So today I finished up another semester in school and I'm celebrating it with sharing some information on Dominican Republic or like many of us call it; Quisqueya. A word that the indigenous people on the island called it; the Taino Indians. Much of their language still exist today and many don't realizes that they are speaking the language. Words like tobacco, hurricane and hammock are examples of what came from the Taino language.
I knew very little to nothing about my Dominican ancestors when I started. Words whispered here and there were memories quietly waiting there but silently waiting for someone to reawaken them. However that all changed with the assistance of my family and the Instituto Dominicano de Genealogia (http://www.idg.org.do/noticias/noticias.htm), helping me understand how my ancestors played a key role in the development of this country. You'll find the Facebook page to this organization at the bottom of this post.
Much of the history was unknown to me prior to reaching out and reading about it. Before you begin in your research you must understand and accept that there is good and bad in all families and there is good and bad in behavior and decisions of these ancestors. There will be times you will question why continue when you find bad history but remember there is good history too. Just remember that if it were not for this "individual"; YOU WOULD NOT BE HERE! You will more than likely come across black great grandparents (I can guarantee it) and you will also discover that many were slaves. If you can't accept that then you obviously can't accept yourself. I advise everyone that to love yourself is to love everything about who you are and how you came about. Anything short of that basically boils down to that you're lying to yourself. You will learn by looking through the books of history and recognizing that we are not accountable for the actions of our ancestors whether they are good or bad. If you are accepting of this then you are ready to know "WHO YOU ARE!".
So let me start with that if you don't speak the Spanish language then don't let that hold you back. If you can't read the Spanish language; definitely don't let that hold you back. Note that there are options available to you when you don't even know they are there. If you would like an English version of what is available just to get you started then I recommend the below page. Yes I know its Wikipedia but its better than nothing and I didn't find any errors on it when comparing what I read in Dominican History books.
I also have other resources available for your use. These are just some that I have easily available but I'm sure I have others around here. They are as follows:
Archivo General de la Nacion : http://www.agn.gov.do/
(VERY useful with many databases; use Google Translate to navigate it.)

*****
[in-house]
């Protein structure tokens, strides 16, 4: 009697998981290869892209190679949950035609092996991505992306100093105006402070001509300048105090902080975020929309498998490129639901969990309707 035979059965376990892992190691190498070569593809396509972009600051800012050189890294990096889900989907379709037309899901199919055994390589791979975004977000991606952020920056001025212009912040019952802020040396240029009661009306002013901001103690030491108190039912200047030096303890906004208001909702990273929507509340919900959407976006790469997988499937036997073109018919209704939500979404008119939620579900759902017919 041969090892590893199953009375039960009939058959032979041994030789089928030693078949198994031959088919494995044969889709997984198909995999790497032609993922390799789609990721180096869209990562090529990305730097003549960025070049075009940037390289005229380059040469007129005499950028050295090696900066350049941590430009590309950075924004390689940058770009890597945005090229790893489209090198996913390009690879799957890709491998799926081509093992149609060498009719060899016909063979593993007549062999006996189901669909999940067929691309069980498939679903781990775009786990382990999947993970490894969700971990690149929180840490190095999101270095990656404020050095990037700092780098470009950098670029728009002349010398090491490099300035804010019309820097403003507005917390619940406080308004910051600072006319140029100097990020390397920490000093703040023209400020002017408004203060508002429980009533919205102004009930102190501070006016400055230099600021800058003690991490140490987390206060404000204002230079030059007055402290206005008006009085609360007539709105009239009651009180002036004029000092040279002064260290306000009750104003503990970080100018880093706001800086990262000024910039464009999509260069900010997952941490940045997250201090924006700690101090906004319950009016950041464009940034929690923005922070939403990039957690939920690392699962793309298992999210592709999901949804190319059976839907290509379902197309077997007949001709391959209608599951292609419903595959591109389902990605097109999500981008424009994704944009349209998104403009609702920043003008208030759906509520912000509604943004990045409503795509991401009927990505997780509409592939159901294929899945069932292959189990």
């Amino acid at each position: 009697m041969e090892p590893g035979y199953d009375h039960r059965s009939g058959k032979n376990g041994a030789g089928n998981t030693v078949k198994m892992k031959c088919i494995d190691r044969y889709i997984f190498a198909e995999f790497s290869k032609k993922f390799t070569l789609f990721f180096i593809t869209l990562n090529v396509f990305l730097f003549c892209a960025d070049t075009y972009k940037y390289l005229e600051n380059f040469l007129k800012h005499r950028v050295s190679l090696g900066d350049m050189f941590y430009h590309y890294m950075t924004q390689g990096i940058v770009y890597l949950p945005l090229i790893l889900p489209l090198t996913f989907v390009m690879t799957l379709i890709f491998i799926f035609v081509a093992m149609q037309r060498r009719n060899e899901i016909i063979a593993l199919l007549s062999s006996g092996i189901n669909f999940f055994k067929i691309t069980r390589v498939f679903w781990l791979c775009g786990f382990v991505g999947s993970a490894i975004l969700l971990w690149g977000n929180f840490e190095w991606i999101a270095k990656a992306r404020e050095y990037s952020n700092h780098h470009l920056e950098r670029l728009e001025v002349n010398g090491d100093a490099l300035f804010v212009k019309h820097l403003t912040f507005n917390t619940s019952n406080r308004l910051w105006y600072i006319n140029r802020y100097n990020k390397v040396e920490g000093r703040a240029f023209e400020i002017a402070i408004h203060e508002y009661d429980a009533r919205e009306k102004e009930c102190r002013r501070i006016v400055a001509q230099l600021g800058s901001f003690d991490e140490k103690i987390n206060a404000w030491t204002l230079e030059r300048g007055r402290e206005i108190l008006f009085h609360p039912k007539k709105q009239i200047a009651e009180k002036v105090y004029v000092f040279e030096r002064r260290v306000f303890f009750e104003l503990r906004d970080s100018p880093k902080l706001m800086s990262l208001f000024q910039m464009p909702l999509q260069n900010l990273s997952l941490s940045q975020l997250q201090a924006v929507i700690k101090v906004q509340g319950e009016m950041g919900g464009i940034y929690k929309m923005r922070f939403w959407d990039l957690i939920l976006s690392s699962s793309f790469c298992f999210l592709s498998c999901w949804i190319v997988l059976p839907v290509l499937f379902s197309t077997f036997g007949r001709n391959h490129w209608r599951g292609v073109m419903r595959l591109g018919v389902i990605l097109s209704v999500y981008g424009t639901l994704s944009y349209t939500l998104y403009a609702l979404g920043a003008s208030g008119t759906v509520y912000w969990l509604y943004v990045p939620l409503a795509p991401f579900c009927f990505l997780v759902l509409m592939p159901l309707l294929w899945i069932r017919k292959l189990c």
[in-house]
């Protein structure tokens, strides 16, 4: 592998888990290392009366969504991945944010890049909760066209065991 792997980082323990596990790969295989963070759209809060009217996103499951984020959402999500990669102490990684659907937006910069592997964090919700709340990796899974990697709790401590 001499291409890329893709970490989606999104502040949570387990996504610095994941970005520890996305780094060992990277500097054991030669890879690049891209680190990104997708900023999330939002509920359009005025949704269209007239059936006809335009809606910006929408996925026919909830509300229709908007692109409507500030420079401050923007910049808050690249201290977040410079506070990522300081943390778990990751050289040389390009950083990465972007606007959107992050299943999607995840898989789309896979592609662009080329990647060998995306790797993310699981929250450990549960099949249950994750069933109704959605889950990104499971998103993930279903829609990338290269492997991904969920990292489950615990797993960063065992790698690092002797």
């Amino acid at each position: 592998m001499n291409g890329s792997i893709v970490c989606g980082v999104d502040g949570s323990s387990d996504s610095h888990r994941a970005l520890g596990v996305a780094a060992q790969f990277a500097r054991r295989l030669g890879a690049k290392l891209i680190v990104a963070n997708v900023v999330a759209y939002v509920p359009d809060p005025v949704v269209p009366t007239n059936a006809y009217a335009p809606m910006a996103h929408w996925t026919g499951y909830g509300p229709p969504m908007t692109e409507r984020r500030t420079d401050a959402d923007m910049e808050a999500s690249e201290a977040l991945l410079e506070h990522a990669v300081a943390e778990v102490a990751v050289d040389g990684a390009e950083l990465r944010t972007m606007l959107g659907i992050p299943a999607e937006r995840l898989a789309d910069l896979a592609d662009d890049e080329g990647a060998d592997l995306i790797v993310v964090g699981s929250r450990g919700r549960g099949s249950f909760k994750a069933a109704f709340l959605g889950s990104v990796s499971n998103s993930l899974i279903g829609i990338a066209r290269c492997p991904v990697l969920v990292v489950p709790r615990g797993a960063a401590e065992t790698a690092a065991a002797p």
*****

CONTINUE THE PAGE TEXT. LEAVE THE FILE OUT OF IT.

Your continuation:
On this website there are many books as well as a searchable index of resources. In addition there is a database available on immigrants that came to the island from all over the world. You will discover some amazing surprises such as photos of your ancestors if they ever migrated. It is definitely a very good free resource. (See list of tutorials here.)
Genealogia Dominicana : http://www.genealogiadominicana.com/
Here you will find many records that have been transcribed as well as articles that have been written. Use the articles as research tools and not as 100% accurate. Over time there are things that are discovered that can change what an article states so its always good to double check the resources on these articles if you truly want to discover ancestors.
Middle East Ancestry (Lebanese Ancestory - Maronite Catholics) DOCUMENT LINK
This link is a document so don't panic when the window pops up; its a really good written article and very resourceful for your research.
FamilySearch : https://familysearch.org/search/collection/list/?page=1&countryId=1927011
This is one of my favorite links. This link will lead you directly to Dominican Republic records available online. This link actually helped me in finding birth, death, and marriage records to many of my ancestors. It is a very resourceful website. Notice that when you look at some of them, you'll see a camera to the left. This means that there are images available for you to look at. They are normally broken down by municipalities. Note that if you looking in the region of Moca and La Vega that there are no records available prior to 1805. I'll leave the details for another post. In addition, there is a catalog on this website where you can order microfilms of records not available online but can be viewed locally; no need to visit DR or Utah to view records (See tutorial to access church records online here).
This is one of the more difficult websites to navigate but not impossible. I've actually found documents of ancestors writing to the Spanish King. Great grandmothers requesting permission to join their husbands in the New World or Nueva España. This is a discussion for another day as well. This portal is the archives in Spain and there is only a fraction of the records here than what they actually have. The collection is so vast that they don't even really know what they have.
Facebook: Instituto Dominicano de Genealogia
If you don't have Facebook then you should definitely get it now. Very resourceful articles provided all the time on the page. I highly recommend it!